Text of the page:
Ethan was unprepared to hear the ramblings of a clearly unwell child. He picked up the phone to call the police station to fetch the girl, only to be greeted by a recorded message stating that all lines were busy. He tried with his mobile phone and got the same result. Then he tried to call his mother. He figured she’d know what to do about the strange crying girl who turned up on his doorstep. She was oddly silent now, watching while he paced the room, trying to get the phones to work. Her eyes made him uncomfortably, and he got nothing but busy signals and silence on the end of the line. Text messages refused to send. Facebook was not responding. The whole network must have been down.  

He got his coat and car keys. He’d drive her to the station. He heard her follow him slowly into the tiled hall as he went to open the door. It didn’t open. It wasn’t locked, he just couldn’t get it open, no pushing or pulling or forcing it with his shoulder would work. 

‘It’s too late, Ethan’ her voice was flat, eerily calmer now. ‘There’s nothing you can do.’ She sounded sad and tired. Ethan had tried the door again but it didn’t budge, some unseen force keeping it closed. The back door was the same, even the windows wouldn’t lift in their sashes. It was like someone had sealed all the possible exits with invisible forces. He’d even tried wrapping a hammer in a tea towel in order to break the window in the lounge. The girl watched on in silence, amused as it bounced off the glass like rubber. The hammer flew from his hands and chipping the edge of the coffee table on its journey to the floor.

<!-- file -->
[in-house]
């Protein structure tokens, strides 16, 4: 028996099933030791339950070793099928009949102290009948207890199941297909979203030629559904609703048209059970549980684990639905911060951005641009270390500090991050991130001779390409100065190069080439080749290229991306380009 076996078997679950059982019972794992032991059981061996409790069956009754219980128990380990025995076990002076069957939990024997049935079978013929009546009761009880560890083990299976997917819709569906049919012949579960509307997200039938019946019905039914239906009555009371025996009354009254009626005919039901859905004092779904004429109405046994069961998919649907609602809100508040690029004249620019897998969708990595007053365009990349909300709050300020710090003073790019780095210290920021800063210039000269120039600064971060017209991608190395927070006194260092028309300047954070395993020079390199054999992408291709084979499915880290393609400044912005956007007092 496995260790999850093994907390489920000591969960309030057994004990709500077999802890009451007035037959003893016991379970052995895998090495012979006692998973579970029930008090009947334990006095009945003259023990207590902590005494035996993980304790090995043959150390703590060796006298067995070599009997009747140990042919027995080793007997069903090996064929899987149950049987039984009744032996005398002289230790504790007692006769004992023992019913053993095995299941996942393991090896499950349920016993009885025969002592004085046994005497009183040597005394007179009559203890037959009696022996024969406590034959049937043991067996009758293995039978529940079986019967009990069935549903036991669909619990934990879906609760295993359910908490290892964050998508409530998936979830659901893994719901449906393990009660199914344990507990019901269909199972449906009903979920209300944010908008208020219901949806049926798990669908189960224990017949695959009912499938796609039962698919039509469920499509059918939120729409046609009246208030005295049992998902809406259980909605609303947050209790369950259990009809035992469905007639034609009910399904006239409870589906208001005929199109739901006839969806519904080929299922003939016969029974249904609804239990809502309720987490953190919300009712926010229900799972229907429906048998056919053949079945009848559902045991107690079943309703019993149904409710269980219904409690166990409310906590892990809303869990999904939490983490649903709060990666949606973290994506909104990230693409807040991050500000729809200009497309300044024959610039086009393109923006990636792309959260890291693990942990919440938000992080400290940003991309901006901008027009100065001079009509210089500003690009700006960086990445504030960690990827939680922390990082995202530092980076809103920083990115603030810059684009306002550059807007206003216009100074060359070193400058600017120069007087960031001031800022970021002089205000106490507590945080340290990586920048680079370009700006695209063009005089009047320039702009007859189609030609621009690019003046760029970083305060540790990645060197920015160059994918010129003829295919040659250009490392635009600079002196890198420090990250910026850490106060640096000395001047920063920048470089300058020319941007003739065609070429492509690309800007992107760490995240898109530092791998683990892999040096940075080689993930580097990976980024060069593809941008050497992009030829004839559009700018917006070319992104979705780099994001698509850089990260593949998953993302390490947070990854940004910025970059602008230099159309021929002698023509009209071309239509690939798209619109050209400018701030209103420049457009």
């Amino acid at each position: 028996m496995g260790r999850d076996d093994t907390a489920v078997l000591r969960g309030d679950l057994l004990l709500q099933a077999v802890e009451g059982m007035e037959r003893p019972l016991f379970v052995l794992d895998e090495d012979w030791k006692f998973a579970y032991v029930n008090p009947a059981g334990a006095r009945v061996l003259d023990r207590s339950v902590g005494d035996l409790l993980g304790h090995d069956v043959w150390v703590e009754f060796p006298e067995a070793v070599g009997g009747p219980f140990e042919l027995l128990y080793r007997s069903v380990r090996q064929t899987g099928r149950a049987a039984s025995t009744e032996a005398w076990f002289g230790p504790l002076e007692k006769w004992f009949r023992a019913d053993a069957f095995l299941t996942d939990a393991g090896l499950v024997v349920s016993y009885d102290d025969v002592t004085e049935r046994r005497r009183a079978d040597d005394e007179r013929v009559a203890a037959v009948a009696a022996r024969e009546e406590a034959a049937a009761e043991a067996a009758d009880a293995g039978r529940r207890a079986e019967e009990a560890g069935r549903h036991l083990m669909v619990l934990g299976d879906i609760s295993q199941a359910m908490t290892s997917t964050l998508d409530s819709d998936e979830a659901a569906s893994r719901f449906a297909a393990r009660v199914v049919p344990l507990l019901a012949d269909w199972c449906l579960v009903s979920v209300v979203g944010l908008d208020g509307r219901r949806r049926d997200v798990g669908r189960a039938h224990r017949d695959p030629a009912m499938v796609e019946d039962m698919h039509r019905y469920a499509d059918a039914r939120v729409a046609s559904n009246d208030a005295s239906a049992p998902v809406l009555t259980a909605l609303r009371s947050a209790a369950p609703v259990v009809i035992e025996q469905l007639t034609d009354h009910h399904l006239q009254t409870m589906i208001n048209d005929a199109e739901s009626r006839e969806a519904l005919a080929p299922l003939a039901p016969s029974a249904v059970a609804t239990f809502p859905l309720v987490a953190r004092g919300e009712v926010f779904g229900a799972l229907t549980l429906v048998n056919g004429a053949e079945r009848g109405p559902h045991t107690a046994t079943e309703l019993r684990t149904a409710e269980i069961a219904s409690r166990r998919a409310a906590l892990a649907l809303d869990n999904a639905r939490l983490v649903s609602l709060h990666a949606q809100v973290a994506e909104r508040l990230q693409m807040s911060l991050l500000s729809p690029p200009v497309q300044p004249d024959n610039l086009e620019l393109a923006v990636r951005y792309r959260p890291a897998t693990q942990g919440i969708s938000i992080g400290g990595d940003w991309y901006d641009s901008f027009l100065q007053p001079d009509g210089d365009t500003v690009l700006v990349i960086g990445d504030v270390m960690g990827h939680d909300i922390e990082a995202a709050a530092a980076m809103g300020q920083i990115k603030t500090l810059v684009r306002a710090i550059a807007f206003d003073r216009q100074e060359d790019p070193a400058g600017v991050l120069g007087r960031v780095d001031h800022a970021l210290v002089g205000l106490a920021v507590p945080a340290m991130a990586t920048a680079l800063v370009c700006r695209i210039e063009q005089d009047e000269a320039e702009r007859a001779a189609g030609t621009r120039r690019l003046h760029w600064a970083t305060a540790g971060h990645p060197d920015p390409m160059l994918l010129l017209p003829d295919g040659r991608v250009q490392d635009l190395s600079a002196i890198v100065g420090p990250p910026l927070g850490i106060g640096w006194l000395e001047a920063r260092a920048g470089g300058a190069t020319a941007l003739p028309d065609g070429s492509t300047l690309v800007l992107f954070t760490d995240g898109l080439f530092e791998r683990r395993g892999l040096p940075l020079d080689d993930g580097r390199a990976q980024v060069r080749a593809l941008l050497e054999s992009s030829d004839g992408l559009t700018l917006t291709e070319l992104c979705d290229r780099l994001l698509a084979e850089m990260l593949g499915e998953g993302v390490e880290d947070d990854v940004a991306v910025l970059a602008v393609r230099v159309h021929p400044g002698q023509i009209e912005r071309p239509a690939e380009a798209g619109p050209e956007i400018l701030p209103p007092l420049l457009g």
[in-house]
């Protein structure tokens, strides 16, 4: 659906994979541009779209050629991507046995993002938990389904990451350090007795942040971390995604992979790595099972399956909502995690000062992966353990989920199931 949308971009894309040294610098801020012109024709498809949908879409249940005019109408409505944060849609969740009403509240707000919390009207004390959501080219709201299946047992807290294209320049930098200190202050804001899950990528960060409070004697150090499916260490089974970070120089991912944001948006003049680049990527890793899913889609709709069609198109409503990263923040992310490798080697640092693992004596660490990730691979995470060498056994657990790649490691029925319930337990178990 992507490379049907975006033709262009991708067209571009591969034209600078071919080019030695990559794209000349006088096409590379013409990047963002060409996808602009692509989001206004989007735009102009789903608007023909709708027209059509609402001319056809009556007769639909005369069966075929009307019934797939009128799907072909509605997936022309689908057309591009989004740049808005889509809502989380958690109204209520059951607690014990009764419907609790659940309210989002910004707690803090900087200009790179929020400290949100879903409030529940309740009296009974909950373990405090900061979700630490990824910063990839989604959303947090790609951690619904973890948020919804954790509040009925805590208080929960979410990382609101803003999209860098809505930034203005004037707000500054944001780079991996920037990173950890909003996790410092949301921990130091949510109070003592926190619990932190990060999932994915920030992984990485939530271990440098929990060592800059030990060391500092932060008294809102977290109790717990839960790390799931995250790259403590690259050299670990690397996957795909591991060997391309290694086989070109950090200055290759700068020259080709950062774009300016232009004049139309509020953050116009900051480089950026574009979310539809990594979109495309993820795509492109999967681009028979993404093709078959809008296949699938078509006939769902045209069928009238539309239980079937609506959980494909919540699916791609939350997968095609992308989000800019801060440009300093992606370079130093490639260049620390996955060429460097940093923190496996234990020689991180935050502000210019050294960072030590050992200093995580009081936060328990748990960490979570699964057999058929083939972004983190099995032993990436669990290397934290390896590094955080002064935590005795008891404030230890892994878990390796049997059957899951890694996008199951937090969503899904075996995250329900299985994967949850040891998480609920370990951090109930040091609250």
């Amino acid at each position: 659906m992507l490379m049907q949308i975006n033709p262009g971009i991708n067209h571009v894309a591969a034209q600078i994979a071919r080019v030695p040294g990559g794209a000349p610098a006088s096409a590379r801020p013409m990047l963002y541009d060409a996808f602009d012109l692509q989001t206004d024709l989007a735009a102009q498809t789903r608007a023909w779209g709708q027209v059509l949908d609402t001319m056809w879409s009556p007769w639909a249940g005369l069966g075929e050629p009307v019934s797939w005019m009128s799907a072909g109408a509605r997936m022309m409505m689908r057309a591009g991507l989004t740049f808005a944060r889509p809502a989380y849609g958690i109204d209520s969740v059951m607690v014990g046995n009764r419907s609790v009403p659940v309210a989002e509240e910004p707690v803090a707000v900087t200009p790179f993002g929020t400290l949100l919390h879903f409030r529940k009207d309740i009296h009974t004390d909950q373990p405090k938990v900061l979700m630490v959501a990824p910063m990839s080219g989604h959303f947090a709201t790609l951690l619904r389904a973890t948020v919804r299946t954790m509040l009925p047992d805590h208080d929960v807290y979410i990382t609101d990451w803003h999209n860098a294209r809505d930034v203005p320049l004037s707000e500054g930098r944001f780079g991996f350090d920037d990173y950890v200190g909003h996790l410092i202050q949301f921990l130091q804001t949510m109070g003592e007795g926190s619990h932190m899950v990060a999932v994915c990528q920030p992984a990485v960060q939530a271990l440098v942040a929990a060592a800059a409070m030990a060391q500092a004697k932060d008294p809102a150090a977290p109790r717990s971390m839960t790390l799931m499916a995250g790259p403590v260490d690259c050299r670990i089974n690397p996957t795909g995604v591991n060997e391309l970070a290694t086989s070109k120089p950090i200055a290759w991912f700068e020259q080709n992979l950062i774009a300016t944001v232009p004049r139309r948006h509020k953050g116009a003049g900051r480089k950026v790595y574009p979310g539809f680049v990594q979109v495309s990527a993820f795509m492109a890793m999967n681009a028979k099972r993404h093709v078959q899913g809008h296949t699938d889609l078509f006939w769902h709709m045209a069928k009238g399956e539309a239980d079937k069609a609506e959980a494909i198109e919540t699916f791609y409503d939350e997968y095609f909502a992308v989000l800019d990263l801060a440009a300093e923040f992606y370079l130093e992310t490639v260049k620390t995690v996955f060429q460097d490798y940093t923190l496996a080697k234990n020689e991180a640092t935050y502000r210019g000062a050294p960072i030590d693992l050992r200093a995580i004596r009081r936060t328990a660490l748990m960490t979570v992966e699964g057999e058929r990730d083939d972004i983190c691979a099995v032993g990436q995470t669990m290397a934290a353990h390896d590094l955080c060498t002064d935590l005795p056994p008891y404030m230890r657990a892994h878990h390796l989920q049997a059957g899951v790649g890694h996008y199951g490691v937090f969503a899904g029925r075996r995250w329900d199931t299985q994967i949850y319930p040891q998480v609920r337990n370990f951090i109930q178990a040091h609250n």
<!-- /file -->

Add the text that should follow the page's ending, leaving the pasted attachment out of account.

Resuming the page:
He stared, bewildered. What was happening? The dancing lights popped in to his head and his gut turned over. He went through to the kitchen, and could see them before he reached the window. They were definitely brighter now, looping and weaving just like before, maybe closer than before. 

‘Who are you?’ his voice was sharp. He wanted to grab her and shake her as she entered the kitchen behind him. 

‘I said it doesn’t matter who I am.’ She hesitated. ‘I’m here to save you.’ her eyes had moved from him to the lights behind him. Was she afraid?

“Save me from what?” Ethan felt afraid himself, fear crawling up his back. 

‘The end of the world. We’ve come to take it back. Start over.’ Her eyes looked past him again to the lights he knew were dancing in the sky behind him.